Wind slabs forming yesterday and today are expected to be shallow in the 6-18” range proving manageable in most terrain, however pockets still exist where deeper, large avalanches are possible in isolated areas (see photo below).  As always, escape routes and zones of safety are critical when recreating in these mountains.

 

6-8’ hard slab likely ran on a buried crust sometime between March 8th and March 11th. Debris was 10-15’ deep at the toe of this avalanche.  This is a good example of a large, unmanageable avalanche that can be found in isolated areas. Notice how low on the slope the crown face is; likely due to 100+ mph winds last Thursday loading this slope well below the ridgeline.

Avalanche Problem 2
  • Cornice
    Cornice
Cornice
Cornice Fall is the release of an overhanging mass of snow that forms as the wind moves snow over a sharp terrain feature, such as a ridge, and deposits snow on the downwind (leeward) side. Cornices range in size from small wind drifts of soft snow to large overhangs of hard snow that are 30 feet (10 meters) or taller. They can break off the terrain suddenly and pull back onto the ridge top and catch people by surprise even on the flat ground above the slope. Even small cornices can have enough mass to be destructive and deadly. Cornice Fall can entrain loose surface snow or trigger slab avalanches.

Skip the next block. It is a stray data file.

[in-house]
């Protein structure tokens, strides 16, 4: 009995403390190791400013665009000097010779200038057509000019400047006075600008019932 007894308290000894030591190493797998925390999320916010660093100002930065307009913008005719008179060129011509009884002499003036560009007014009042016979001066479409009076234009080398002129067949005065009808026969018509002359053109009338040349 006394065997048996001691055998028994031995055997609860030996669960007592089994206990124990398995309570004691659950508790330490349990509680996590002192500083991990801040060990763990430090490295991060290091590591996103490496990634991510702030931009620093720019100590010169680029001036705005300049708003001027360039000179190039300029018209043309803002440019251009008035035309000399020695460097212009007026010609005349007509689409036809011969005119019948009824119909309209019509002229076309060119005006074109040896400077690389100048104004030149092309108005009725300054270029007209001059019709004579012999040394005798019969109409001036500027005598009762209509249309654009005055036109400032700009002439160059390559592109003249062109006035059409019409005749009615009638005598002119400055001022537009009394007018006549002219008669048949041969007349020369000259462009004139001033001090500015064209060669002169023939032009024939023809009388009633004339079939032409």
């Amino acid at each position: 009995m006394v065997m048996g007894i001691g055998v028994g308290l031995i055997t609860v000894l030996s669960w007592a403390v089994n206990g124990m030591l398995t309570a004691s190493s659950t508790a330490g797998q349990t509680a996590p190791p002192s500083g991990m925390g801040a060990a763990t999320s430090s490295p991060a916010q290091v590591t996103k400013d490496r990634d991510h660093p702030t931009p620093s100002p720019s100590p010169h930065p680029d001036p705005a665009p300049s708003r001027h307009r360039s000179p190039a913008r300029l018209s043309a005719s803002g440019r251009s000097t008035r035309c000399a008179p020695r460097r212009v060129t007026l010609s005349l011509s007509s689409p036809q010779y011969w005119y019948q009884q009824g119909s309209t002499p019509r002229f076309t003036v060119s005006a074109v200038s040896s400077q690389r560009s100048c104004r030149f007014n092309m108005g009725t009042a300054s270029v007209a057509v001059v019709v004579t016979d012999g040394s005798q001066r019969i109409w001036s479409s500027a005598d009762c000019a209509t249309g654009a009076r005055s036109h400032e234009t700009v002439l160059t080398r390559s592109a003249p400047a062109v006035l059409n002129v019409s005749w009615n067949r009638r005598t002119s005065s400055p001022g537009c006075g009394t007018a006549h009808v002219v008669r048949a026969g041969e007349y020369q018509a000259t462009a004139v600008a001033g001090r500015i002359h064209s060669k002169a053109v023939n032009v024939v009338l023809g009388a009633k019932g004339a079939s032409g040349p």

More info at Avalanche.org

Cornice fall is still very much on our radar and will be a genuine concern again today.  The good news with cornices is that they are generally easy to manage.  The fact that we can see them means we can avoid them, and avoidance is key.  Don’t spend excessive time underneath cornices and stay much further back than you think necessary when travelling along a corniced ridge.  Cornice fall is quite unpredictable, but expect them to become more unstable late in the day as temperatures and any direct sunlight warm the snow surface.

If you haven’t read Wendy’s write up on the large cornice fall and subsequent avalanche in the Goldpan area, take a few minutes and check it out here.

Weather
Thu, March 14th, 2013

Three days in a row of sunshine and blue sky in the backcountry produced a lot of smiles in the parking lots for those of us lucky enough to find a day off mid-week. Today we can expect moderate winds from the east in the 20-35mph range and mostly obscured skies as a weak surface low moves through our area.   Snow is expected throughout the day in the eastern Turnagain Arm region with totals in the 4-8 € range.   Temperatures look to stay cool enough that snow is expected at sea level.

We may squeeze another inch or two of snow out tonight as this low dissipates and skies begin clearing again overnight and into tomorrow.


Fitz will issue the next advisory Friday morning, March 15th.

Observations
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This is a general backcountry avalanche advisory issued for Turnagain Arm with Turnagain Pass as the core advisory area. This advisory does not apply to highways, railroads or operating ski areas.